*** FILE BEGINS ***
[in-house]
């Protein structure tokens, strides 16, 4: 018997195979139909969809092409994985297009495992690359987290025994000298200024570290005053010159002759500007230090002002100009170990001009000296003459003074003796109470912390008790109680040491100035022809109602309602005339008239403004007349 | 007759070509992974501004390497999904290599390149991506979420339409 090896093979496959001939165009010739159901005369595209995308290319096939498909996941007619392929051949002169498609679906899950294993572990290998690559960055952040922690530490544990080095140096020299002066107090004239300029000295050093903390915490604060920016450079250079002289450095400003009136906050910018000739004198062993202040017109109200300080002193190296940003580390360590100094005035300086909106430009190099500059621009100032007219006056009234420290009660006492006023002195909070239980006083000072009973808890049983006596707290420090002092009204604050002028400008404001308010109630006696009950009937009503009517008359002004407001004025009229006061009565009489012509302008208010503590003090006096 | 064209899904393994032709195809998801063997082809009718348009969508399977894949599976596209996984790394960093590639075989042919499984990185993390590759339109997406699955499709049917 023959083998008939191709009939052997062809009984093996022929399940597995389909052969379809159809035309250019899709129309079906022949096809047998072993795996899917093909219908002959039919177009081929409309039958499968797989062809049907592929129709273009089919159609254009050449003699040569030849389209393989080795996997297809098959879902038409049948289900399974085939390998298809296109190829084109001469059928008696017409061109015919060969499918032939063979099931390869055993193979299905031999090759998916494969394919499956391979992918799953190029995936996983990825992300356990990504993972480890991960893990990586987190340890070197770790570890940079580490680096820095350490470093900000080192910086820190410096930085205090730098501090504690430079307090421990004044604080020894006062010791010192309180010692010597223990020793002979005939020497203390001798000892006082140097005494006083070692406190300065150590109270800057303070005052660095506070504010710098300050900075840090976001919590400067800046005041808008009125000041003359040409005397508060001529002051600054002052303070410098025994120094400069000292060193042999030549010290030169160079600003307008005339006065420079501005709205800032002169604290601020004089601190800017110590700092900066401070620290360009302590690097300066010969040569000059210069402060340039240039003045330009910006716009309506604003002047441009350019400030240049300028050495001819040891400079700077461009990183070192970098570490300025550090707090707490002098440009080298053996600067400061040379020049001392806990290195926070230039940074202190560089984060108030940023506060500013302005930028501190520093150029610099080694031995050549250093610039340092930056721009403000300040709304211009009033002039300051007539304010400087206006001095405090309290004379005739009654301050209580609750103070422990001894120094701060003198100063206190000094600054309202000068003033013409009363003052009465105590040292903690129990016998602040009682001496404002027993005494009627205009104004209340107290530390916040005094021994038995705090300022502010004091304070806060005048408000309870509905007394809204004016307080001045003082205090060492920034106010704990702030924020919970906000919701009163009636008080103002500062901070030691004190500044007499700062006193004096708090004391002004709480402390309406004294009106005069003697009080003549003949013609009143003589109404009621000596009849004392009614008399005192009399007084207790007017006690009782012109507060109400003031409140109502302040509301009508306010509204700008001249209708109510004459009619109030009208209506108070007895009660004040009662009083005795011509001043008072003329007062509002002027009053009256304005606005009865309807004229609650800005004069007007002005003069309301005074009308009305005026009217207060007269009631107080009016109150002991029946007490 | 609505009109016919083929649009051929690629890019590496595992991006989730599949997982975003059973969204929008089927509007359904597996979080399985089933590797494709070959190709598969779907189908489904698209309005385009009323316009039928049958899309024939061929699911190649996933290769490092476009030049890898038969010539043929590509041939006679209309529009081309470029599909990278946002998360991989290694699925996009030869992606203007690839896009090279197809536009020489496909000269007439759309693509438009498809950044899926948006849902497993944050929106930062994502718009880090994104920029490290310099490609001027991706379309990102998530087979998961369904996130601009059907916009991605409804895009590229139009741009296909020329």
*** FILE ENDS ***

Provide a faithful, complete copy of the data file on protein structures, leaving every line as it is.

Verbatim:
[in-house]
């Protein structure tokens, strides 16, 4: 018997195979139909969809092409994985297009495992690359987290025994000298200024570290005053010159002759500007230090002002100009170990001009000296003459003074003796109470912390008790109680040491100035022809109602309602005339008239403004007349 | 007759070509992974501004390497999904290599390149991506979420339409 090896093979496959001939165009010739159901005369595209995308290319096939498909996941007619392929051949002169498609679906899950294993572990290998690559960055952040922690530490544990080095140096020299002066107090004239300029000295050093903390915490604060920016450079250079002289450095400003009136906050910018000739004198062993202040017109109200300080002193190296940003580390360590100094005035300086909106430009190099500059621009100032007219006056009234420290009660006492006023002195909070239980006083000072009973808890049983006596707290420090002092009204604050002028400008404001308010109630006696009950009937009503009517008359002004407001004025009229006061009565009489012509302008208010503590003090006096 | 064209899904393994032709195809998801063997082809009718348009969508399977894949599976596209996984790394960093590639075989042919499984990185993390590759339109997406699955499709049917 023959083998008939191709009939052997062809009984093996022929399940597995389909052969379809159809035309250019899709129309079906022949096809047998072993795996899917093909219908002959039919177009081929409309039958499968797989062809049907592929129709273009089919159609254009050449003699040569030849389209393989080795996997297809098959879902038409049948289900399974085939390998298809296109190829084109001469059928008696017409061109015919060969499918032939063979099931390869055993193979299905031999090759998916494969394919499956391979992918799953190029995936996983990825992300356990990504993972480890991960893990990586987190340890070197770790570890940079580490680096820095350490470093900000080192910086820190410096930085205090730098501090504690430079307090421990004044604080020894006062010791010192309180010692010597223990020793002979005939020497203390001798000892006082140097005494006083070692406190300065150590109270800057303070005052660095506070504010710098300050900075840090976001919590400067800046005041808008009125000041003359040409005397508060001529002051600054002052303070410098025994120094400069000292060193042999030549010290030169160079600003307008005339006065420079501005709205800032002169604290601020004089601190800017110590700092900066401070620290360009302590690097300066010969040569000059210069402060340039240039003045330009910006716009309506604003002047441009350019400030240049300028050495001819040891400079700077461009990183070192970098570490300025550090707090707490002098440009080298053996600067400061040379020049001392806990290195926070230039940074202190560089984060108030940023506060500013302005930028501190520093150029610099080694031995050549250093610039340092930056721009403000300040709304211009009033002039300051007539304010400087206006001095405090309290004379005739009654301050209580609750103070422990001894120094701060003198100063206190000094600054309202000068003033013409009363003052009465105590040292903690129990016998602040009682001496404002027993005494009627205009104004209340107290530390916040005094021994038995705090300022502010004091304070806060005048408000309870509905007394809204004016307080001045003082205090060492920034106010704990702030924020919970906000919701009163009636008080103002500062901070030691004190500044007499700062006193004096708090004391002004709480402390309406004294009106005069003697009080003549003949013609009143003589109404009621000596009849004392009614008399005192009399007084207790007017006690009782012109507060109400003031409140109502302040509301009508306010509204700008001249209708109510004459009619109030009208209506108070007895009660004040009662009083005795011509001043008072003329007062509002002027009053009256304005606005009865309807004229609650800005004069007007002005003069309301005074009308009305005026009217207060007269009631107080009016109150002991029946007490 | 609505009109016919083929649009051929690629890019590496595992991006989730599949997982975003059973969204929008089927509007359904597996979080399985089933590797494709070959190709598969779907189908489904698209309005385009009323316009039928049958899309024939061929699911190649996933290769490092476009030049890898038969010539043929590509041939006679209309529009081309470029599909990278946002998360991989290694699925996009030869992606203007690839896009090279197809536009020489496909000269007439759309693509438009498809950044899926948006849902497993944050929106930062994502718009880090994104920029490290310099490609001027991706379309990102998530087979998961369904996130601009059907916009991605409804895009590229139009741009296909020329």